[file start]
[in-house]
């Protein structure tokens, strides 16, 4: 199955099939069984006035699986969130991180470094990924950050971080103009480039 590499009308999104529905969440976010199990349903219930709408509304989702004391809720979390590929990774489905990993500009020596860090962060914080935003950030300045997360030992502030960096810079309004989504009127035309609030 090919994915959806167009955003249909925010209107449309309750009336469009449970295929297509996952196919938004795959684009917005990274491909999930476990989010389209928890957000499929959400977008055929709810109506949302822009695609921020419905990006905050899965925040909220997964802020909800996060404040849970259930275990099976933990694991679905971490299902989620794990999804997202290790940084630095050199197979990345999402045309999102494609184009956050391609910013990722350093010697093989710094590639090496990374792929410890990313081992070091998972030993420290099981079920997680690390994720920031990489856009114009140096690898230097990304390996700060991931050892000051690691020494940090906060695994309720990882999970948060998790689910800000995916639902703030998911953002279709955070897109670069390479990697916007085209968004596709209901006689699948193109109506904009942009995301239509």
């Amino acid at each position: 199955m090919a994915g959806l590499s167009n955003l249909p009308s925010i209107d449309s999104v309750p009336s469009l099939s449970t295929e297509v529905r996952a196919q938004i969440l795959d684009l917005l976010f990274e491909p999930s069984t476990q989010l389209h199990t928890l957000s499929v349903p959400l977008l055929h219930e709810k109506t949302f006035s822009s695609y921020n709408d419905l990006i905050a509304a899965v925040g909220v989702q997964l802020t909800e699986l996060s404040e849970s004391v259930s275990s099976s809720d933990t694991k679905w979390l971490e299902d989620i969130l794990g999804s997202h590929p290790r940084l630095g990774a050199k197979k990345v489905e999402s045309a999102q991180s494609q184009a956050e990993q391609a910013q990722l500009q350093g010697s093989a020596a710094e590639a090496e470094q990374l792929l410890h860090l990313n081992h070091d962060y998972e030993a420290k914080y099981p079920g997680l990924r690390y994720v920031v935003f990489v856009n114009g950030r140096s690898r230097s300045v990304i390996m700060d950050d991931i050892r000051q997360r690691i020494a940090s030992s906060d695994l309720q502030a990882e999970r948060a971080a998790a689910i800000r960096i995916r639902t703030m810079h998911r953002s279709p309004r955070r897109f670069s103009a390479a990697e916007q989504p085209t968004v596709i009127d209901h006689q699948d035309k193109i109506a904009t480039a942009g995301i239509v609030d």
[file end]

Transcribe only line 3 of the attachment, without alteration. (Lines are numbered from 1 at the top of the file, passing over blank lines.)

């Amino acid at each position: 199955m090919a994915g959806l590499s167009n955003l249909p009308s925010i209107d449309s999104v309750p009336s469009l099939s449970t295929e297509v529905r996952a196919q938004i969440l795959d684009l917005l976010f990274e491909p999930s069984t476990q989010l389209h199990t928890l957000s499929v349903p959400l977008l055929h219930e709810k109506t949302f006035s822009s695609y921020n709408d419905l990006i905050a509304a899965v925040g909220v989702q997964l802020t909800e699986l996060s404040e849970s004391v259930s275990s099976s809720d933990t694991k679905w979390l971490e299902d989620i969130l794990g999804s997202h590929p290790r940084l630095g990774a050199k197979k990345v489905e999402s045309a999102q991180s494609q184009a956050e990993q391609a910013q990722l500009q350093g010697s093989a020596a710094e590639a090496e470094q990374l792929l410890h860090l990313n081992h070091d962060y998972e030993a420290k914080y099981p079920g997680l990924r690390y994720v920031v935003f990489v856009n114009g950030r140096s690898r230097s300045v990304i390996m700060d950050d991931i050892r000051q997360r690691i020494a940090s030992s906060d695994l309720q502030a990882e999970r948060a971080a998790a689910i800000r960096i995916r639902t703030m810079h998911r953002s279709p309004r955070r897109f670069s103009a390479a990697e916007q989504p085209t968004v596709i009127d209901h006689q699948d035309k193109i109506a904009t480039a942009g995301i239509v609030d």